Sure, none of these facts makes any of these employees bona fide IT experts. However, this information about your citizen developers all points to your team having skills and a desire to learn that will be useful when developing their own applications and solutions. By understanding your team's basic skillsets and thinking outside the box about what their nonwork-related skills might bring to the table, you will be able to assemble your citizen developers and improve how you utilize their skills. So, when you're assembling your team, dig deep and ask about anything and everything they might know that could potentially be beneficial in the development process – you never know until you ask.

2. Give them an all-encompassing, low-code platform to use

If your citizen developers are using multiple platforms for their work, you are missing an opportunity to enable them further. Multiple platforms overcomplicate the development process and are more difficult to maintain. Having multiple stand-alone apps makes the optimization of business processes inherently less optimized, as the apps themselves are disjointed. A single, unifying platform can centralize the environment of your citizen developers and integrate their efforts for the entire company to utilize more easily.

Additionally, there are platforms available to consolidate your citizen developers' efforts and make the process of developing more intuitive for non-professionals. Low-code and no-code platforms allow for the creation of software solutions (apps, add-ons, etc.) with user-friendly drag-and-drop features. Low-code platforms operate under the notion that anyone within your company can become a developer, making them are extremely useful for companies hoping to enable as many employees as possible to become citizen developers. They require little to no coding in the process of app development, allowing users of all backgrounds to create their own solutions in a fraction of the time that traditional software development takes. Low-code application systems are becoming increasingly popular in the business world in general, as not only do they cover an organization's needs, but they also give companies the opportunity to turn their sales reps, HR managers, accountants, marketing managers and everyone in between into a developer.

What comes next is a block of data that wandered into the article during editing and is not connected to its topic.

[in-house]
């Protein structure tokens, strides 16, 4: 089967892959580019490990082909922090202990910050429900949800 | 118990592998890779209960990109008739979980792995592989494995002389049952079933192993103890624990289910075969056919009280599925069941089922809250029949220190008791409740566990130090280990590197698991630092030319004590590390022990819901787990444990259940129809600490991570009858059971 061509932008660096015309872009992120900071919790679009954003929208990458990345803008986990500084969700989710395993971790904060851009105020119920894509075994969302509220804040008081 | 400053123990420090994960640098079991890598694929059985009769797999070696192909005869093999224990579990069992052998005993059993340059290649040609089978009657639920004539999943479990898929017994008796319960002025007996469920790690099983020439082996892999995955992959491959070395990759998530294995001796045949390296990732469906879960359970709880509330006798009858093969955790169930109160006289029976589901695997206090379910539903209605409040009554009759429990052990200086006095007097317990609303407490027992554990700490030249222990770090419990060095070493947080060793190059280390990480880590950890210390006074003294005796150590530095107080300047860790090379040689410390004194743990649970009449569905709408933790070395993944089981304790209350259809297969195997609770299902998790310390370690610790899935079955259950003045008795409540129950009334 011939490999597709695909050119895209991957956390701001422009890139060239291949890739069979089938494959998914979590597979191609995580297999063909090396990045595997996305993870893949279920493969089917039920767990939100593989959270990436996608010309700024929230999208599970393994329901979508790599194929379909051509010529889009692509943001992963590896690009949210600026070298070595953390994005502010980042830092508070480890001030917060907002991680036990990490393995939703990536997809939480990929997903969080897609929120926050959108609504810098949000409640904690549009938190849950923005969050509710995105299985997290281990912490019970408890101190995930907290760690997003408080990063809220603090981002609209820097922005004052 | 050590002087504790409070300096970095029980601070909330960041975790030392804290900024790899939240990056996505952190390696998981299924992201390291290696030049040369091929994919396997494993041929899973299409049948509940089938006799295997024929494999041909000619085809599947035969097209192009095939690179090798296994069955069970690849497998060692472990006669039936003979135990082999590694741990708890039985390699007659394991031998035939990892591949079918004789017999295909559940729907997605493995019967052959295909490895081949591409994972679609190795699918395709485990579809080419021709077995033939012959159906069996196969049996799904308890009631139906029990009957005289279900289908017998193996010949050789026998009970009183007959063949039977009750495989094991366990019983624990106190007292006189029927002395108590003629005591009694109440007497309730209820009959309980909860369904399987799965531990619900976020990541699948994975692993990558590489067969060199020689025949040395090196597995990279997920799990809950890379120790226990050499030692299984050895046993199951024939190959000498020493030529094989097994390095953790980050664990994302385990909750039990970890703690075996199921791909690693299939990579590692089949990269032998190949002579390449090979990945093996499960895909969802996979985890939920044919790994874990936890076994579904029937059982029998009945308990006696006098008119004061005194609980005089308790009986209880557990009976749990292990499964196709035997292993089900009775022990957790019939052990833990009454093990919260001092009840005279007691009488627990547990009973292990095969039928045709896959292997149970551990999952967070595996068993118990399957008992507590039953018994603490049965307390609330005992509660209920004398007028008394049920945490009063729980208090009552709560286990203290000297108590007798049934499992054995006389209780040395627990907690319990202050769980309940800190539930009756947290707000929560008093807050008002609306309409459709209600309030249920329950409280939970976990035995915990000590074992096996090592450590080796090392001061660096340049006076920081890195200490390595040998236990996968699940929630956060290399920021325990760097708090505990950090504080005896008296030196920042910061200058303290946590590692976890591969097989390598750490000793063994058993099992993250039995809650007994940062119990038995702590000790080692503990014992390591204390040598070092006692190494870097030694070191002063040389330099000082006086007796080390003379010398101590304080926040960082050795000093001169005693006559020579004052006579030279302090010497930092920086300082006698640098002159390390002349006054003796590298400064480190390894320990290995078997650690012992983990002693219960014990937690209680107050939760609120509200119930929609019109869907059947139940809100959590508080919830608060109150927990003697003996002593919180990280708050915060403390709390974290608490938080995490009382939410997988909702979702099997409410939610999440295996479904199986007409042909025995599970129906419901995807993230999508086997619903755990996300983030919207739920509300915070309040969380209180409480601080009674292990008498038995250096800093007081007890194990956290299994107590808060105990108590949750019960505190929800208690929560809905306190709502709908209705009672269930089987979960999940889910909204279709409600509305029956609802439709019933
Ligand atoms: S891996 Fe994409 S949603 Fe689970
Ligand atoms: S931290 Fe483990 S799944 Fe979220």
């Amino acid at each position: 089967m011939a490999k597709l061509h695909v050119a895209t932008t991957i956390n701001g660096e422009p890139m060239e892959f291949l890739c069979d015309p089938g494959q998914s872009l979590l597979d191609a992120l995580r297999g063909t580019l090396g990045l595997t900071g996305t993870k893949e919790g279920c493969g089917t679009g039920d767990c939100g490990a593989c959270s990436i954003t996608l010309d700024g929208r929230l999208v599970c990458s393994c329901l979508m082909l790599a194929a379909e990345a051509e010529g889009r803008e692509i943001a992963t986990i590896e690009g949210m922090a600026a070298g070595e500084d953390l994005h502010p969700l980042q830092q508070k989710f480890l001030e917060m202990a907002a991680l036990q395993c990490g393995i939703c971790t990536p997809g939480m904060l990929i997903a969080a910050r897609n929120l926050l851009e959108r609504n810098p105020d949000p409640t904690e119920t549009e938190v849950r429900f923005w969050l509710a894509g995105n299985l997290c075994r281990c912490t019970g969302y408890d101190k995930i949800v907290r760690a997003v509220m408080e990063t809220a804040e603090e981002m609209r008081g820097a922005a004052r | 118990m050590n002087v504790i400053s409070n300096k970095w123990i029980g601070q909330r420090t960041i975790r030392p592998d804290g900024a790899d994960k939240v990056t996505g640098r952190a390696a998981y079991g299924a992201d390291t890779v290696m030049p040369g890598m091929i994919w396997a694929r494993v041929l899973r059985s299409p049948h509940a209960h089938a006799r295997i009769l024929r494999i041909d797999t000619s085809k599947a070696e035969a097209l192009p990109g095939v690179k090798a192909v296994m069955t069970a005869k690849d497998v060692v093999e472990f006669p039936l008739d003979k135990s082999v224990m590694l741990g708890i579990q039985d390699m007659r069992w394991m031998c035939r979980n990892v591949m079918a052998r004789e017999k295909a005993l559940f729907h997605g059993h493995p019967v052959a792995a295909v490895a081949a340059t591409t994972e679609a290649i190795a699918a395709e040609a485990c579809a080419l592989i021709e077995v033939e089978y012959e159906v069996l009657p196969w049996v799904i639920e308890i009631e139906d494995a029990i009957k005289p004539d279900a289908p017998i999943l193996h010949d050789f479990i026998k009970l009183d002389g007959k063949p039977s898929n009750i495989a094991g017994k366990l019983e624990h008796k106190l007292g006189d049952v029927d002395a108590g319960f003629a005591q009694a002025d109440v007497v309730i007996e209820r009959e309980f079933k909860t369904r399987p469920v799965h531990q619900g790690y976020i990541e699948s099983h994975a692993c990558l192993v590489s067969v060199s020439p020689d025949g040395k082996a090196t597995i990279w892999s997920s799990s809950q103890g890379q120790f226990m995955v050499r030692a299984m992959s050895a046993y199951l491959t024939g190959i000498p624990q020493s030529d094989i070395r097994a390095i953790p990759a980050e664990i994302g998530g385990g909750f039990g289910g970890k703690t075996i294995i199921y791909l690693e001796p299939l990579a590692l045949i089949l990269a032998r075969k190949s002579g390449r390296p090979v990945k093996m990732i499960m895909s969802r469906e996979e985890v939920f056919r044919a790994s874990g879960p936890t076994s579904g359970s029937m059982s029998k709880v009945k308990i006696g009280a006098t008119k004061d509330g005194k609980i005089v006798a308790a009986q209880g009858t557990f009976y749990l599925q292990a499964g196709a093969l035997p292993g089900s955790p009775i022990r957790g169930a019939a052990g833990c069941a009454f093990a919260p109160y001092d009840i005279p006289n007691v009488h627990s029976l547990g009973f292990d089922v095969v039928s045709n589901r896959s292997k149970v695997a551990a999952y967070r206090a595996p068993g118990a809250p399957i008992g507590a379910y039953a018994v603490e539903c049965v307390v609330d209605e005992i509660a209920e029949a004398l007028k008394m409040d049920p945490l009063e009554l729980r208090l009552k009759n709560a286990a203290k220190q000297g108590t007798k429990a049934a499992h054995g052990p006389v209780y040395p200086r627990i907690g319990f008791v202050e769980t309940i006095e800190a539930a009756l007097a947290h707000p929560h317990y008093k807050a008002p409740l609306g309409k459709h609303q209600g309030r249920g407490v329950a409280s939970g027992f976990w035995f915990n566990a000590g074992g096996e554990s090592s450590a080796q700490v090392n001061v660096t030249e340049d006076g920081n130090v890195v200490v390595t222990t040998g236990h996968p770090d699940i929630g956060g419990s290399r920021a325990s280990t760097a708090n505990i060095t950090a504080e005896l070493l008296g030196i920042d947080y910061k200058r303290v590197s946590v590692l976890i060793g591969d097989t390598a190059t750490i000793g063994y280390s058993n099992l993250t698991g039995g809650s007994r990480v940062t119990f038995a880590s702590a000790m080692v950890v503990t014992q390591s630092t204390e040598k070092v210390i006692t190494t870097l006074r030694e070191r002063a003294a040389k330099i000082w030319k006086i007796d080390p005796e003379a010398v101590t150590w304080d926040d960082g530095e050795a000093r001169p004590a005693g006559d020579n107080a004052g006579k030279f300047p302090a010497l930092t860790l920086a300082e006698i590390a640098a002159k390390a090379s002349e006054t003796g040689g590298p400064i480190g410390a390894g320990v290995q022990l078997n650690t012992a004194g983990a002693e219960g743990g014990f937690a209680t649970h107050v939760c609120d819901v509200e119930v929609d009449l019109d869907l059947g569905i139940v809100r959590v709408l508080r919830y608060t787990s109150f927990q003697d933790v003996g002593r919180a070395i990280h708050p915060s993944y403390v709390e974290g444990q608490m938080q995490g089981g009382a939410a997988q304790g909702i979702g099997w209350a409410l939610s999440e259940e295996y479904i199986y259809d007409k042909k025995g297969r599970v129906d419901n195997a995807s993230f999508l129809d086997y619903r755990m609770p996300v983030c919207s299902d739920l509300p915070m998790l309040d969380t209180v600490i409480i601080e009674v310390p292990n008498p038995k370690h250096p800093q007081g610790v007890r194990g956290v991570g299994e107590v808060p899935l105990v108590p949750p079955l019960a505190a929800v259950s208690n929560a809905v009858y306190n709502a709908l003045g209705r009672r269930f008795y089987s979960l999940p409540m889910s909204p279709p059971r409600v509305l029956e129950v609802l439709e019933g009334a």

In addition to the tools that they provide for citizen developers, low-code software offers the potential to integrate several useful third-party applications. This further extends its potential usage by professional and citizen developers alike and eases processes such as importing and exporting documents, converting files, storing and moving data, and several other useful functions. Though each individual low-code platform provider differs in its ability to integrate various third-party apps and software, the vast majority can incorporate third-party applications using web services without the need for professional IT assistance.

3. Provide your citizen developers with professional training and support